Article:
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search, East Hartford criminal defense attorneyThe Fourth Amendment to the United States Constitution guarantees citizens the right to be free from “unreasonable searches and seizures.” The operative word in that phrase, however, is “unreasonable.” Over the last 240 years, courts at every level have attempted to define what constitutes an unreasonable search or seizure in a variety of situations. Earlier this year, the U.S. Supreme Court was presented with two conflicting interpretations of the Fourth Amendment—one as it applies to a person’s home and the other as it applies to a person’s vehicle.

Collins v. Virginia

The case originated in Albemarle County, Virginia in June 2013 where a rider on a distinctive orange and black motorcycle fled and eluded police at high rates of speed twice in the period of several weeks. The police used found the person they believed to be in possession of the motorcycle and that the motorcycle was likely to have been stolen. Using social media, the police were able to link the suspected owner/rider to an orange and black motorcycle. Social media also allowed police to find an address for the suspect.

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When a person is arrested in a home or an apartment, it is understandable for the law enforcement officers making the arrest to conductive a protective sweep of the residence to ensure that nobody is hiding or waiting to attack the officers. While protective sweeps are considered a type of search under the Fourth Amendment, they are often permitted without a warrant.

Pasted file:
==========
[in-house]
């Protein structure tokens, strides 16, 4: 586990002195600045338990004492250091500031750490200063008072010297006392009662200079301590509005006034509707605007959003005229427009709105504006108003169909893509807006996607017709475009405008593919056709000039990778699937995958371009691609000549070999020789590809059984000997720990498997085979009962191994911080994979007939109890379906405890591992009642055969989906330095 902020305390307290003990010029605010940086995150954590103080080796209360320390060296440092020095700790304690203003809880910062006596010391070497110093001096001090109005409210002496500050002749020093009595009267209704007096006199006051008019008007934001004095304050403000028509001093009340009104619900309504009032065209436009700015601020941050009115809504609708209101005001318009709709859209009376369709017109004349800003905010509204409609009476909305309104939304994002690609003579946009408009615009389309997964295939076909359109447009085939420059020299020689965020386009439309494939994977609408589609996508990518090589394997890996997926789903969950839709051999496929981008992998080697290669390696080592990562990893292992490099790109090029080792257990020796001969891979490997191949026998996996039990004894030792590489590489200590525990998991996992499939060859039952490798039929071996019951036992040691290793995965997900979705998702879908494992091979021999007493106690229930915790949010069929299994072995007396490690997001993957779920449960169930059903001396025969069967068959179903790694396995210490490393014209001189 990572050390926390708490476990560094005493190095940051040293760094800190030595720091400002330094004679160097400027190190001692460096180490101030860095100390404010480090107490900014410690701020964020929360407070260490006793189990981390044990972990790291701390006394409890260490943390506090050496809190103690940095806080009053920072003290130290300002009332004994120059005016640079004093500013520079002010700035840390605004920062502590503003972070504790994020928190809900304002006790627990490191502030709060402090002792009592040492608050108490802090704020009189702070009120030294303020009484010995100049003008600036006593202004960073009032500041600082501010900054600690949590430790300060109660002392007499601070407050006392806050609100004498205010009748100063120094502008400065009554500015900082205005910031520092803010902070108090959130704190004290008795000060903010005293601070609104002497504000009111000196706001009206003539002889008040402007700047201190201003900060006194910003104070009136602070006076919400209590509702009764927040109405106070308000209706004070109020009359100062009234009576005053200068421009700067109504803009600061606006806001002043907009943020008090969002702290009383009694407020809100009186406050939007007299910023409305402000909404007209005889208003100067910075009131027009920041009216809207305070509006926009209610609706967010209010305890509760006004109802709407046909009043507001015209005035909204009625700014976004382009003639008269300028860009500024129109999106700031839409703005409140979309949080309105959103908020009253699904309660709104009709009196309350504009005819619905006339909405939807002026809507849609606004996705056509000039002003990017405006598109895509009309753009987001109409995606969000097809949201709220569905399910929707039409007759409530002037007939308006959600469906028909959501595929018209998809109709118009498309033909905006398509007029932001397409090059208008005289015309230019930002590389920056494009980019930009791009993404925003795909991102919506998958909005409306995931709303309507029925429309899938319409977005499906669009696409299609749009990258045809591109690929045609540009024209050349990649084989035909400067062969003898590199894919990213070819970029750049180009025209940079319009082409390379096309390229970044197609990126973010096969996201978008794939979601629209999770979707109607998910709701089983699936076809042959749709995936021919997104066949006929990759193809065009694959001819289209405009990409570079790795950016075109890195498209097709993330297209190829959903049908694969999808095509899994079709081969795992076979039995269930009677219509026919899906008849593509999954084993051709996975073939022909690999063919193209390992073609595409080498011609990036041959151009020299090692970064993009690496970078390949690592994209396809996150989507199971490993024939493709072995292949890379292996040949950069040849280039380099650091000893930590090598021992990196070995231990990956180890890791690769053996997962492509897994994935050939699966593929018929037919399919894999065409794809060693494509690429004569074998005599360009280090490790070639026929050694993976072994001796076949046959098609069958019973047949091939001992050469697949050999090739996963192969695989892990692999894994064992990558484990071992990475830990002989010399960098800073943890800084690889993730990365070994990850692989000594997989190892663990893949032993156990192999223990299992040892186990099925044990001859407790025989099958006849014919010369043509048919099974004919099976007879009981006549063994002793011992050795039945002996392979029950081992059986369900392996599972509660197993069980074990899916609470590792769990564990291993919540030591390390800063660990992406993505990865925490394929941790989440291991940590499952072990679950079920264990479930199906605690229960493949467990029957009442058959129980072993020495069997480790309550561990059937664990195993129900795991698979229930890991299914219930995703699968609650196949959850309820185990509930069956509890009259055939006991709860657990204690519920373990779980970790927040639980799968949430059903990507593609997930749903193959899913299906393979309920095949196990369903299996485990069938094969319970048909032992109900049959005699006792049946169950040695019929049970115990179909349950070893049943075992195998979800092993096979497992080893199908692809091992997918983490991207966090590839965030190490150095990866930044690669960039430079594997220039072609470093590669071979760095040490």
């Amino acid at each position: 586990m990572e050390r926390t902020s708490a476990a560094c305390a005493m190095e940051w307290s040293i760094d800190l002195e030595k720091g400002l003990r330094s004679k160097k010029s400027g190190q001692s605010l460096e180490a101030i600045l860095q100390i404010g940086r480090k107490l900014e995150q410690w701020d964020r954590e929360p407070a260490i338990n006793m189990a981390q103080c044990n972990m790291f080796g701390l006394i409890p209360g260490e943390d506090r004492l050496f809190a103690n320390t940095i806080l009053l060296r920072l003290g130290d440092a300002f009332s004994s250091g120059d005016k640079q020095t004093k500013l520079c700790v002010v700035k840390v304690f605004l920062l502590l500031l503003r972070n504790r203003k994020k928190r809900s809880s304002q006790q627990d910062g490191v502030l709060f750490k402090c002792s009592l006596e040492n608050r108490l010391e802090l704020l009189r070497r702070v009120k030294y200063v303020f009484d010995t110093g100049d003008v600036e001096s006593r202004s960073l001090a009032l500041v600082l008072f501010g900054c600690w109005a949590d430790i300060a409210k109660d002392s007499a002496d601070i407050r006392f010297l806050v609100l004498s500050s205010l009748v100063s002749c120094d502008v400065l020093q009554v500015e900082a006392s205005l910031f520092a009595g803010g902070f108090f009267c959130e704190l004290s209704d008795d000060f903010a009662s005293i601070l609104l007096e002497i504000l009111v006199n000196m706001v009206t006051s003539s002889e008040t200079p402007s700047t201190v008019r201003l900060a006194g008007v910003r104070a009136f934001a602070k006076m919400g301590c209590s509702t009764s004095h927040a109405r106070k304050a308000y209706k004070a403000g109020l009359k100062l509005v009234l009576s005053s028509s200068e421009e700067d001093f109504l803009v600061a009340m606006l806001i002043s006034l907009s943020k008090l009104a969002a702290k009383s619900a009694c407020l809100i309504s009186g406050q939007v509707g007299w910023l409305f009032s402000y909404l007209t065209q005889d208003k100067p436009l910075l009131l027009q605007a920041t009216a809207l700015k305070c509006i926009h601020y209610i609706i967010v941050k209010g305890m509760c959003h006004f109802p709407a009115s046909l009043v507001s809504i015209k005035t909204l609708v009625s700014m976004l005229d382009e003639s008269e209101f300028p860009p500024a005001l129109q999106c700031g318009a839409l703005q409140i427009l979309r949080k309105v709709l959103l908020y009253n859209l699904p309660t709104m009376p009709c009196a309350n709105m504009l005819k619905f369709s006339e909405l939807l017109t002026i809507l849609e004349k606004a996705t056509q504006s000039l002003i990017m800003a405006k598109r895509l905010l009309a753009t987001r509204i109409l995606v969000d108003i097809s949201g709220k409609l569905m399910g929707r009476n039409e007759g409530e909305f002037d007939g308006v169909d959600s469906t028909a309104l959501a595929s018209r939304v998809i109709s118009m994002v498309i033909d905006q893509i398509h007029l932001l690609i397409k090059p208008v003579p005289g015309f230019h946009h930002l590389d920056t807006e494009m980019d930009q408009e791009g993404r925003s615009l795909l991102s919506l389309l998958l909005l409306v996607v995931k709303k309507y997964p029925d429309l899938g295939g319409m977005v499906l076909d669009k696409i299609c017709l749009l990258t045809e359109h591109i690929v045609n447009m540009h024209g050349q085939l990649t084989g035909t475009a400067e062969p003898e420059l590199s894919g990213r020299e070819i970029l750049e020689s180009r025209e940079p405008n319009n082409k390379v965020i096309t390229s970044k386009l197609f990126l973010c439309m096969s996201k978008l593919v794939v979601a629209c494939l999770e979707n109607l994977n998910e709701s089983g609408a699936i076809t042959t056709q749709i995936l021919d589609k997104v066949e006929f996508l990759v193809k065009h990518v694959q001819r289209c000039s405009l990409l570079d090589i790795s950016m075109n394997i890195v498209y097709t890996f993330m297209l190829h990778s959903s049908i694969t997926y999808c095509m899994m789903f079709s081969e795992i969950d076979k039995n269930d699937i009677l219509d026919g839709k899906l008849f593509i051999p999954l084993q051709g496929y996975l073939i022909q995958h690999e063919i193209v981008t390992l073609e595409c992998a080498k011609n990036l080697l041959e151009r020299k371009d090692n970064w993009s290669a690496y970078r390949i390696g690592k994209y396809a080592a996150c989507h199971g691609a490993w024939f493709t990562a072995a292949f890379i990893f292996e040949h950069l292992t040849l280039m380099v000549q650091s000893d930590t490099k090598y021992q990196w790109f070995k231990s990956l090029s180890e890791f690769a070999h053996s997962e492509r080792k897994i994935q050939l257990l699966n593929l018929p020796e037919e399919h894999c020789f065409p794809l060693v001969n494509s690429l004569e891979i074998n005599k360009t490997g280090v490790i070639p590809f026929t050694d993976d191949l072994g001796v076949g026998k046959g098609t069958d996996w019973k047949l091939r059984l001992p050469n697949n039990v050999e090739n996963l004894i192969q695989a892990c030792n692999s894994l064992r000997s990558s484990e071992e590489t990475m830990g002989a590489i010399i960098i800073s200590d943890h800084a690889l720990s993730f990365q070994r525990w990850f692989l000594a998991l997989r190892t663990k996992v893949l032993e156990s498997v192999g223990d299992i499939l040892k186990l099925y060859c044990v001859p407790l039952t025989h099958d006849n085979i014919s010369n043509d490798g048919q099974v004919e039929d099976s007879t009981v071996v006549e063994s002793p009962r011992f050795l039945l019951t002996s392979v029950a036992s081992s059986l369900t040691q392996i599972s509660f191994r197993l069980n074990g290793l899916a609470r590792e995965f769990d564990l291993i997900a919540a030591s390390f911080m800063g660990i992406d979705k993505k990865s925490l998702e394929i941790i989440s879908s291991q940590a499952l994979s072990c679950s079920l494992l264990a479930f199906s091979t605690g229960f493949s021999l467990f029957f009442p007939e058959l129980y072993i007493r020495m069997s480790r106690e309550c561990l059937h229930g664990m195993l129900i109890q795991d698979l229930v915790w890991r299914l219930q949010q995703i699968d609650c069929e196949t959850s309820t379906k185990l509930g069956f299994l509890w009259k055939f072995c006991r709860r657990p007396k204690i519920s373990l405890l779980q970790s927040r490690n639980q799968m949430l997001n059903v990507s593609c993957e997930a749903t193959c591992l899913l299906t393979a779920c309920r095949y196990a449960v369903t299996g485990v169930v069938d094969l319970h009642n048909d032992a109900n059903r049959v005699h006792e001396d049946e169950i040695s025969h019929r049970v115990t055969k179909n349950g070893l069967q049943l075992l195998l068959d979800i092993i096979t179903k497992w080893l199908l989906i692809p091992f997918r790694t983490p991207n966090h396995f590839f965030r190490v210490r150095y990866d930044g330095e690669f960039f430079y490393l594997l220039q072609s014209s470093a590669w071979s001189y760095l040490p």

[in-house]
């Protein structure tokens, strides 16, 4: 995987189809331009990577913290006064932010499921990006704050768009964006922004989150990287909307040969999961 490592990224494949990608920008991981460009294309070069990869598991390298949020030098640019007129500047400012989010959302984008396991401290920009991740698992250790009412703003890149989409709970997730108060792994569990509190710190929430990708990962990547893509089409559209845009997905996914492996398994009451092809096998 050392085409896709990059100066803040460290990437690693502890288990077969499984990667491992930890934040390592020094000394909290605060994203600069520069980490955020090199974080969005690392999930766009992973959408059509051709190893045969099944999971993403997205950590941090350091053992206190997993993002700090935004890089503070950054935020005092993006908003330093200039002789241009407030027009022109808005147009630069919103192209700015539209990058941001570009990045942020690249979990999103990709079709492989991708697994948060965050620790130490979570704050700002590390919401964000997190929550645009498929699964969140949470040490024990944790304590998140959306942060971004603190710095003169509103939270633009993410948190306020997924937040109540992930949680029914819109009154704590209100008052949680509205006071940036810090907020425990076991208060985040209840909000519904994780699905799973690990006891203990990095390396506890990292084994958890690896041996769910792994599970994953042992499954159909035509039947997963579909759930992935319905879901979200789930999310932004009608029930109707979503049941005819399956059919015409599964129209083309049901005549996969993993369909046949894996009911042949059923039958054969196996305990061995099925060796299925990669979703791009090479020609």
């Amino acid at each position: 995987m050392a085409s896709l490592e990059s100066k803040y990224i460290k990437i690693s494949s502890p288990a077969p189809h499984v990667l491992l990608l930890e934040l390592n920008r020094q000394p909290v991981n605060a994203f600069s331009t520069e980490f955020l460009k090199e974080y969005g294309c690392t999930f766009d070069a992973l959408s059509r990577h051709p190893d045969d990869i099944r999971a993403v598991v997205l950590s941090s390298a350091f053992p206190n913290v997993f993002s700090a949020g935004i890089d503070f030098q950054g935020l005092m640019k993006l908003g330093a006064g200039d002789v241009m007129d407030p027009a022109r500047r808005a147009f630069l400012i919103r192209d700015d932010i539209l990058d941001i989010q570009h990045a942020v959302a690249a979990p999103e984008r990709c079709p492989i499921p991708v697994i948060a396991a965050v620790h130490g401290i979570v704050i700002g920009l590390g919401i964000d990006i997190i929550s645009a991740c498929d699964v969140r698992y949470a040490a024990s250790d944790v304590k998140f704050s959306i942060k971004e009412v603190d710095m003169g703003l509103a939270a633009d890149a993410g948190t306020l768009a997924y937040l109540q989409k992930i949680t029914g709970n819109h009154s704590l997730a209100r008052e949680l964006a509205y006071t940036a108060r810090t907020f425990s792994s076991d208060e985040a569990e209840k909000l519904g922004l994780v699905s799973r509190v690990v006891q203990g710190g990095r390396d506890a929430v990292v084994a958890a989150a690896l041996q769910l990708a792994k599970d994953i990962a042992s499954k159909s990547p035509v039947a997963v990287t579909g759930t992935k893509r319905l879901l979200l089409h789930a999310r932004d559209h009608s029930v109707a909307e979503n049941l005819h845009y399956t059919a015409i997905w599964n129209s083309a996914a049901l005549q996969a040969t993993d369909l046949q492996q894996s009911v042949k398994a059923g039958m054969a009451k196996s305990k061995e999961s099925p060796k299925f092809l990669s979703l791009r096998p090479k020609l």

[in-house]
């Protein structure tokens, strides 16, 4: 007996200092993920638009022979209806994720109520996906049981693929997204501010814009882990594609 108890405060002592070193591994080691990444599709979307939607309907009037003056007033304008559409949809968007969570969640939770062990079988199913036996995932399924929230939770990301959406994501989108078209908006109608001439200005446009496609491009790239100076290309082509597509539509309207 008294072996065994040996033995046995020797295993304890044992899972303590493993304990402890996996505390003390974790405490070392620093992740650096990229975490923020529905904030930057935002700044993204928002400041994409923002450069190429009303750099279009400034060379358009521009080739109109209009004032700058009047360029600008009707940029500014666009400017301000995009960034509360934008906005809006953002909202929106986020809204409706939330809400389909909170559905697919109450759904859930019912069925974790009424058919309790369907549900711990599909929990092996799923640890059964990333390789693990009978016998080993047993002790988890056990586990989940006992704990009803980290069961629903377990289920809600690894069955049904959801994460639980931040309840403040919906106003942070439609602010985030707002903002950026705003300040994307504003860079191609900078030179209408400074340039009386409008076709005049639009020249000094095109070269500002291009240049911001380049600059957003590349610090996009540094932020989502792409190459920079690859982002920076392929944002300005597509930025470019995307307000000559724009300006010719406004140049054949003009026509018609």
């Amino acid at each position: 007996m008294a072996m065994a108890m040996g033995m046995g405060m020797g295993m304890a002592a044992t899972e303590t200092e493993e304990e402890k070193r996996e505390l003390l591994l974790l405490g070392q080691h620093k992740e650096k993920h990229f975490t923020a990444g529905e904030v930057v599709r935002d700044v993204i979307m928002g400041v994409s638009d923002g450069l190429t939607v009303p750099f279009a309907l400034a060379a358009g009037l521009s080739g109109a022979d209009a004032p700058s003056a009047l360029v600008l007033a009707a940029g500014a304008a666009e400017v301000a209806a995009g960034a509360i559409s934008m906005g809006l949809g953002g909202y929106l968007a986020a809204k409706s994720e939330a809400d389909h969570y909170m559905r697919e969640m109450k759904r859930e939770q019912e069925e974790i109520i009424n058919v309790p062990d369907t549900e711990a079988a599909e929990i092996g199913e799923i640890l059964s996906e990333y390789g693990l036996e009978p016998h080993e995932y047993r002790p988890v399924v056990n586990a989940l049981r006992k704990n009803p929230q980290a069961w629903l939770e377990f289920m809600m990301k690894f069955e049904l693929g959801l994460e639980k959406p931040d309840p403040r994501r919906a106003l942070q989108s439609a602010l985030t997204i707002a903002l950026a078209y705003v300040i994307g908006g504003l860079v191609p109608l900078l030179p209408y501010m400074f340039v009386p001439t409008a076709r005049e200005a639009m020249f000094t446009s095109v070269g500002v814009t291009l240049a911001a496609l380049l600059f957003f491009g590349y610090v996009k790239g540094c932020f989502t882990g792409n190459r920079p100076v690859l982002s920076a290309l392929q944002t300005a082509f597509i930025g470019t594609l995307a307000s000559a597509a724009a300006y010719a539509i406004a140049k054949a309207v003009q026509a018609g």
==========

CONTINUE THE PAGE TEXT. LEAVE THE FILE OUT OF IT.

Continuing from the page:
Sometimes, however, the police overstep their bounds and use such sweeps as a justification to conduct evidentiary searches. When evidence is uncovered as the result of such a search, it may be considered tainted and the court may rule that the evidence is inadmissible. A recent ruling by a federal court in Connecticut highlights the importance of limiting the scope of protective sweeps.

Sweep Following an Arrest

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stingray, Connecticut criminal defense attorneyAnother court has issued a ruling that effectively tells police, “Just because you are able to track people does not mean that you are allowed to do so.” The decision was handed down by an appeals court in Washington D.C.—the District’s equivalent of a state appellate court—and addressed the use of cell-site simulator devices. The devices are more commonly known by the brand name StingRay and allow law enforcement to locate a cell phone by sending and receiving signals that imitate the performance of a cell tower. The ruling is the latest in a string of similar court decisions that have held the use of StingRays without a warrant to be a violation of a suspect’s Fourth Amendment rights in most cases.

Great Power

Cell-site simulators give the police the ability to track a cell phone and, sometimes, intercept phone calls and text messages. The problem, however, is that the simulators collect the same information from any other phone in the vicinity. As a result, the police can, in effect, track any cell phone without a person’s knowledge or consent. Civil liberty advocates say that such capabilities must be limited by requiring a warrant, as tracking a person’s cell phone without approval from the court constitutes an unreasonable search under the Fourth Amendment.